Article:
Living in Pennsylvania this past year, I fell in love with the natural beauty of the state. I was surrounded by a diverse landscape — everything from sea-level marine estuaries and tidal marsh, to the Appalachian Mountains and Allegheny Plateau. For many Pennsylvanians, weekends often mean hiking the Appalachian Trail or kayaking down the Delaware Water Gap in the northeast corner of the state. For more than 50 years, the Land and Water Conservation Fund (LWCF) has been a crucial line of defense for these outdoor treasures, along with national parks, forests, monuments, wildlife refuges, and local park projects across the state.
This vital conservation and recreation program, which has saved outdoor places in every state and nearly every county in the U.S., expired at the end of September due to congressional neglect. With the future of America's outdoor heritage at stake, it is vital that we continue cheering on Pa. Democratic Reps. Robert Brady and Dwight Evans, and Republican Mike Kelly, cosponsors of legislation that would permanently reauthorize the LWCF. It is also crucial that these Pennsylvania lawmakers demonstrate true bipartisan leadership and urge their colleagues on both sides of the aisle to get on board with efforts to protect the iconic landscapes and waterways we all love before it's too late.
Simply put, the great outdoors is a way of life and vital to the economy of Pennsylvania. According to the Outdoor Industry Association, this major economic driver employs more than 250,000 Pennsylvanians every year, more than three times the number employed by the state's natural gas industry.
Overall, outdoor recreation contributes a staggering $29.1 billion annually to our state's economy and generates $1.9 billion in state and local tax revenue, which funds our public schools and the vital social programs that our communities depend on. Outdoor recreation is the bedrock of communities across Pennsylvania, and the longer Congress allows to the LWCF to remain expired, the more harm it causes to our public outdoor spaces and local economies.
Before expiration, the LWCF provided another significant benefit for our community: it protected outdoor recreation opportunities for urban dwellers that may have otherwise been lacking. Too often urban residents, particularly people of color, experience a disconnect with the great outdoors. Communities of color, especially those concentrated in large urban areas, such as Philadelphia, have fewer outdoor spaces in their neighborhoods and may not have the means to travel long distances to enjoy recreational activities. Earlier this year, the Hispanic Access Foundation released a report highlighting the important role the LWCF has played in protecting outdoor access for Latino, urban, rural, and low-income communities across the country.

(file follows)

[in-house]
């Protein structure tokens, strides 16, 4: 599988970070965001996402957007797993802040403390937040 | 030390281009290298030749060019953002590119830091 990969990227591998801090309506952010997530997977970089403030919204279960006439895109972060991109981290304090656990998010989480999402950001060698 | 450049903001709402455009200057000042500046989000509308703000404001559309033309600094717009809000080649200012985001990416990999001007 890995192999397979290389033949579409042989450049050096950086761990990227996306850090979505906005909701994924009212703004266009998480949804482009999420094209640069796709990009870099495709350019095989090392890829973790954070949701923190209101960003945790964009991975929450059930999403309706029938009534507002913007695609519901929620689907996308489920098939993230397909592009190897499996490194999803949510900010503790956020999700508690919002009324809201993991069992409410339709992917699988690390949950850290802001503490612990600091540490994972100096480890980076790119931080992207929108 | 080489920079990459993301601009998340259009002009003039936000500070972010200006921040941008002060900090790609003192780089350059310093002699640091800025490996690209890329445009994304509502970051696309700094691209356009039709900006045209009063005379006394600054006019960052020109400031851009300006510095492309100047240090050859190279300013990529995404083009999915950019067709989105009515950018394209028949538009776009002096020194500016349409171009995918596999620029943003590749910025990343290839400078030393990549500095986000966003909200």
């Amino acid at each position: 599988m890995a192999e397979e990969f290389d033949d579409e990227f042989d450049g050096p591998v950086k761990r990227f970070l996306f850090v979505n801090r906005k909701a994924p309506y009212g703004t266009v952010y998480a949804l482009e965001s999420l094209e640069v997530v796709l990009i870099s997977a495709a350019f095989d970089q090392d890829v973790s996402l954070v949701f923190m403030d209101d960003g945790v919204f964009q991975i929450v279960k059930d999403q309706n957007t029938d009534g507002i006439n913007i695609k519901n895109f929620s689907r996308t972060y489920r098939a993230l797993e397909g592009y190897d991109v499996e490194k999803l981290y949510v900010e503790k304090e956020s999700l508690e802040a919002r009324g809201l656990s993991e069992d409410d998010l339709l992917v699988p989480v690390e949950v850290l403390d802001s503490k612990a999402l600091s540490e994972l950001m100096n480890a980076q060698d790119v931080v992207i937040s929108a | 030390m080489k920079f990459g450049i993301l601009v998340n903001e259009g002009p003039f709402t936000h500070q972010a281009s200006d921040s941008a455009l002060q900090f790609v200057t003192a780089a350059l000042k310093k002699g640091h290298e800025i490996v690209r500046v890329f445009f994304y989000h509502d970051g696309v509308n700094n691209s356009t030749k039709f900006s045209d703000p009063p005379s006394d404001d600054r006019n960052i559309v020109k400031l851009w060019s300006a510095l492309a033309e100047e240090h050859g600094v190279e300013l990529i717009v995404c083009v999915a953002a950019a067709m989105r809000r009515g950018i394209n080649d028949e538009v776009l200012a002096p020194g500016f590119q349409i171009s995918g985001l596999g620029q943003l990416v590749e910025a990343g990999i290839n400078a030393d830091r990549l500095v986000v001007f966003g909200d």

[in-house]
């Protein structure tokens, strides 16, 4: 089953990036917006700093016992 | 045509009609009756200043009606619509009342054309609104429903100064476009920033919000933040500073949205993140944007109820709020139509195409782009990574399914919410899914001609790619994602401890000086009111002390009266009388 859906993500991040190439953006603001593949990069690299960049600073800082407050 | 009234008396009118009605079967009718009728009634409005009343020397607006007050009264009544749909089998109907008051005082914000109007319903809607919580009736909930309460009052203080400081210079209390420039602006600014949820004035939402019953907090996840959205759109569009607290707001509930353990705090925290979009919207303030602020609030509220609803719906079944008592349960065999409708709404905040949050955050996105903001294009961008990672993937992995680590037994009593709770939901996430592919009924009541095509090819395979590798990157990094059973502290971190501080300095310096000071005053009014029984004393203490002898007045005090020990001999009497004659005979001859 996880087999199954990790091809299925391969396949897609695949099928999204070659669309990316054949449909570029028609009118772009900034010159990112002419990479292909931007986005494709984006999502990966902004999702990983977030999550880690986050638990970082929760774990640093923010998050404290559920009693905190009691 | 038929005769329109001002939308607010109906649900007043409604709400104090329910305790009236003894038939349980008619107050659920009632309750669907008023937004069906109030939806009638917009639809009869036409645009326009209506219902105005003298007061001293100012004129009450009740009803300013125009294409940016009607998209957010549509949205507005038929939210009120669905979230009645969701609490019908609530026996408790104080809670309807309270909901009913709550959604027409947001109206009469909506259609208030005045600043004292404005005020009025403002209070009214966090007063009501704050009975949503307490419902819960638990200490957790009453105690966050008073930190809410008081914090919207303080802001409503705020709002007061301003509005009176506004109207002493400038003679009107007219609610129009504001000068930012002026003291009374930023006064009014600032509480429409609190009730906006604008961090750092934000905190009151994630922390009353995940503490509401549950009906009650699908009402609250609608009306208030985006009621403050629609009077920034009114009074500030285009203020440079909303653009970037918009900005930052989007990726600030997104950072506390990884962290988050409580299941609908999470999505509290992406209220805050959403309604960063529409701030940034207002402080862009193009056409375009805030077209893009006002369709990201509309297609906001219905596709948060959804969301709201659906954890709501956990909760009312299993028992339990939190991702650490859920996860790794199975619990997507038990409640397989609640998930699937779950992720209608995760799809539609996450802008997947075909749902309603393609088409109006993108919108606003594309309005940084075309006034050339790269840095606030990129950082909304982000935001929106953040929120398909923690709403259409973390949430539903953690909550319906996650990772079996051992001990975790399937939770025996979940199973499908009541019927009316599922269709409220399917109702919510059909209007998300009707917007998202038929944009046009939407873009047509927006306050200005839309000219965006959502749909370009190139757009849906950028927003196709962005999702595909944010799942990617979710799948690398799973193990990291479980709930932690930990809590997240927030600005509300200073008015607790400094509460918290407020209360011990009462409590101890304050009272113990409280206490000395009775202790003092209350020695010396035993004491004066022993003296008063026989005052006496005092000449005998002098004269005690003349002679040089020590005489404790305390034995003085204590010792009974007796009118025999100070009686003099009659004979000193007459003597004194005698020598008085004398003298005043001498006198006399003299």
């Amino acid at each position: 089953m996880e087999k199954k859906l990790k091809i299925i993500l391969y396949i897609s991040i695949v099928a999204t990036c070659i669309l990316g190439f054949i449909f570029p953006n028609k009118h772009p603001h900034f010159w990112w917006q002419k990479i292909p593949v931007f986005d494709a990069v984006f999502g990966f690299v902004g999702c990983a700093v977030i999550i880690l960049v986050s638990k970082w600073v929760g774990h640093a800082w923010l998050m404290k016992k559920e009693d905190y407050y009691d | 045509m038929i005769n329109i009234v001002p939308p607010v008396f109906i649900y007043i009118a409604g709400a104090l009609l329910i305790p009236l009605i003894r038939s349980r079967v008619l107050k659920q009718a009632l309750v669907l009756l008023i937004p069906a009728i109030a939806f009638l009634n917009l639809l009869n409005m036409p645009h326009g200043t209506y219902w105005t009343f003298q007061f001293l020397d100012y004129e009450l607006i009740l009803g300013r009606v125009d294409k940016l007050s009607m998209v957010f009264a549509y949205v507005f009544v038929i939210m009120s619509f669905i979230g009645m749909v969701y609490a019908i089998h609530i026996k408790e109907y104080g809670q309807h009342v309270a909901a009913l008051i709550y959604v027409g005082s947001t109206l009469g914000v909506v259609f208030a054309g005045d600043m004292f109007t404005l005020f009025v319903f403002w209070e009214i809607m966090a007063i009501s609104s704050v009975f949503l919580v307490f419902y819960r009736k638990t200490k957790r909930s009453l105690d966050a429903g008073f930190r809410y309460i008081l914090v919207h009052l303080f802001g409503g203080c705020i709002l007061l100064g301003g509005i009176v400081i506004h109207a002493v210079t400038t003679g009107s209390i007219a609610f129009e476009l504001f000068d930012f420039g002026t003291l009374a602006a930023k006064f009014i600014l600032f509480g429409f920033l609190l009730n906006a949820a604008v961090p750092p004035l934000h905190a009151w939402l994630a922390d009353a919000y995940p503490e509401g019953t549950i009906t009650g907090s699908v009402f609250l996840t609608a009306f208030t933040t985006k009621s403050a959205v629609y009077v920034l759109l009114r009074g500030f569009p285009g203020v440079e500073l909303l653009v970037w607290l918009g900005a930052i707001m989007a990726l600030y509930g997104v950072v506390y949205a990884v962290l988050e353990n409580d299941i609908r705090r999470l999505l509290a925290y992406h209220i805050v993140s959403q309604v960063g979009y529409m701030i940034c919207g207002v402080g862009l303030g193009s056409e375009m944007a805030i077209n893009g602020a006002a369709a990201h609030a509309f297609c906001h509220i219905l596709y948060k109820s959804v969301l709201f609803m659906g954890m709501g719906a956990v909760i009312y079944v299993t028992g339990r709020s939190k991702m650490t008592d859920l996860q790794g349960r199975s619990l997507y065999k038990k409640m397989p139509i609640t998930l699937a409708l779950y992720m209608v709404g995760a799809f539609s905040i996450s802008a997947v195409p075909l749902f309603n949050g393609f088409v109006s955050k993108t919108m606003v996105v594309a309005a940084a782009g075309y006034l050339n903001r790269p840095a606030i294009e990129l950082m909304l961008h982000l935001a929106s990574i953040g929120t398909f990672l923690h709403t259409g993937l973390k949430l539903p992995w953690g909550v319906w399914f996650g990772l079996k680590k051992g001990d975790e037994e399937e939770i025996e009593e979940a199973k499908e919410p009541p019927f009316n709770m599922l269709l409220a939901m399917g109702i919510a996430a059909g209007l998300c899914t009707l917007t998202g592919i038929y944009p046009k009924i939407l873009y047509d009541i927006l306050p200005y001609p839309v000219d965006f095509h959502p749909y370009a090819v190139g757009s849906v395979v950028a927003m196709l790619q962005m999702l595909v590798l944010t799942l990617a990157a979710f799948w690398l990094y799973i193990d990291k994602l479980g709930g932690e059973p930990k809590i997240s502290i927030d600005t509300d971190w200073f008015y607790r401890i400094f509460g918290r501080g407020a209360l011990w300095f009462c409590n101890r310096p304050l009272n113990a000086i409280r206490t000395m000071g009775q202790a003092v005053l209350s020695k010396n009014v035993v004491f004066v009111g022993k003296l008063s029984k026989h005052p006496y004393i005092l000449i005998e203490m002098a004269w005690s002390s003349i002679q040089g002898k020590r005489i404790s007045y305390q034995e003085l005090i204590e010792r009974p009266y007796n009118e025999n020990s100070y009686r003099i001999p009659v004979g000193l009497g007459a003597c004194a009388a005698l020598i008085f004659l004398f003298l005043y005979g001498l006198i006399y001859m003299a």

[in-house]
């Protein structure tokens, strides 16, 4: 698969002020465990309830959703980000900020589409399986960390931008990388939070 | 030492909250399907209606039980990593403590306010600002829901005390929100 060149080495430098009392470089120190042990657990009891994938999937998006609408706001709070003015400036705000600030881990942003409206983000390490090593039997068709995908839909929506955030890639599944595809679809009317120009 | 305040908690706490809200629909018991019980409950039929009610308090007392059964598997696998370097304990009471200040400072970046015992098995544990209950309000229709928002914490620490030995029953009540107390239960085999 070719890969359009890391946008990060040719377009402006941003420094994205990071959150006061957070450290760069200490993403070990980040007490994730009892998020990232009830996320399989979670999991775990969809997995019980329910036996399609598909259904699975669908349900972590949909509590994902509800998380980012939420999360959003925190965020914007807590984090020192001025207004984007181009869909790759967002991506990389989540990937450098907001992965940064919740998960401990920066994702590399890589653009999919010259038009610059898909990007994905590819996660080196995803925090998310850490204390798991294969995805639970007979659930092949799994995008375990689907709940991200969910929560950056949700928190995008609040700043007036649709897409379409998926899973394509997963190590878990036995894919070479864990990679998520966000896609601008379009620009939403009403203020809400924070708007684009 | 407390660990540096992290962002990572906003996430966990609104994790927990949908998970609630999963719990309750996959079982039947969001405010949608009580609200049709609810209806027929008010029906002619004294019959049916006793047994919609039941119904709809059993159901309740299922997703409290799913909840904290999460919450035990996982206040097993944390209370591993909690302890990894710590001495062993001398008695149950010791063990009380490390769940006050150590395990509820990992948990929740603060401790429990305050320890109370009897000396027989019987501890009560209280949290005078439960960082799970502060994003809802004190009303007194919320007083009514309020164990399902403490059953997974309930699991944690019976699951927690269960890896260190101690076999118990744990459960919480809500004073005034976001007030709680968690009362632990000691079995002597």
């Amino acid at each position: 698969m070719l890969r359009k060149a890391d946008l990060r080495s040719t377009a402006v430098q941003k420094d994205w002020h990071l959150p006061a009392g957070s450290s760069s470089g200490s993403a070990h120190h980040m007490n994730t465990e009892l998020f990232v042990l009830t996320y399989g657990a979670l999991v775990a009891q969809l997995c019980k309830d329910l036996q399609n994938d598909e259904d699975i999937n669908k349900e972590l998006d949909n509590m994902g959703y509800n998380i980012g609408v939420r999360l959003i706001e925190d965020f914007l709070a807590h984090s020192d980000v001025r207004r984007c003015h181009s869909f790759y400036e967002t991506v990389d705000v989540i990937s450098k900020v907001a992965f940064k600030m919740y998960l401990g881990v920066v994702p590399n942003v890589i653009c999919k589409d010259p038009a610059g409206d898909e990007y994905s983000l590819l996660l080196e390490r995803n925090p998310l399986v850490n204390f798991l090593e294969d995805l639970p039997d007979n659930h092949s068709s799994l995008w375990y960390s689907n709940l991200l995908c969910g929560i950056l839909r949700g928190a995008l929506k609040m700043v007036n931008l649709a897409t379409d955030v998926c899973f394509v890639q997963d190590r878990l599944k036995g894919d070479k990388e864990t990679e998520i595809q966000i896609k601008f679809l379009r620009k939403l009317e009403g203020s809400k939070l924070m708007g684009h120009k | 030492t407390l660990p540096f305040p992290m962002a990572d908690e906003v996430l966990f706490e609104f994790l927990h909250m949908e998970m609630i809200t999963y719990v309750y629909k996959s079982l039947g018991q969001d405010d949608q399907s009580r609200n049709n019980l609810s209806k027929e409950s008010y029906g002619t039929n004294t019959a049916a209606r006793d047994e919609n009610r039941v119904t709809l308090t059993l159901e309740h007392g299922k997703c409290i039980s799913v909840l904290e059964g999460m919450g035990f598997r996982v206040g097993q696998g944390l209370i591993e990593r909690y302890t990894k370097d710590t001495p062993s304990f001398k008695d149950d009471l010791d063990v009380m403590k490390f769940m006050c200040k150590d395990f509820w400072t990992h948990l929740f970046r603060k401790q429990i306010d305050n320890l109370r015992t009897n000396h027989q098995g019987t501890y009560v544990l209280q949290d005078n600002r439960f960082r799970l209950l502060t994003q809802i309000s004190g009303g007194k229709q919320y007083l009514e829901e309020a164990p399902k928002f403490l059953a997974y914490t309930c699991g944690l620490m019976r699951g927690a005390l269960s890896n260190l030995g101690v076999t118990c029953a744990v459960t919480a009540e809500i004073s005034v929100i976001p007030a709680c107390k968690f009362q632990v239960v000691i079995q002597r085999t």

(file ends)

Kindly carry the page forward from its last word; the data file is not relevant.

One of the sites featured in the report is the John Heinz National Wildlife Refuge, where I had the opportunity to intern last summer. It was my desire to improve the bond between Latino communities and our public lands that led me to apply for the internship. Located a stone's throw away from Philadelphia International Airport, the refuge protects the largest remaining freshwater tidal marsh in the state.
Throughout the course of my work at the refuge, I was able to get hands-on conservation experience while working to protect a natural treasure that provides irreplaceable and easily accessible outdoor opportunities to Philadelphians of all backgrounds. At a time when our outdoor spaces, particularly those in and around urban areas, are increasingly threatened by development, Congress should be exploring ways to promote access to the outdoors — not threatening it.
In the coming months, communities across America are counting on our leaders to make good on their commitment to the LWCF and protect access to our iconic landscapes and waterways for generations to come. Failure to do so will have terrible consequences for the thousands of hard-working Pennsylvanians who depend on the outdoor recreation industry for their livelihood and will disproportionately impact urban communities.
It is time for Congress to set aside politics and stand up for the vast majority of Pennsylvanians who agree that the LWCF is essential to protecting our local economies and access to the great outdoors that we all deserve.
Gabby Perez is a former intern at John Heinz National Wildlife Refuge in Pa.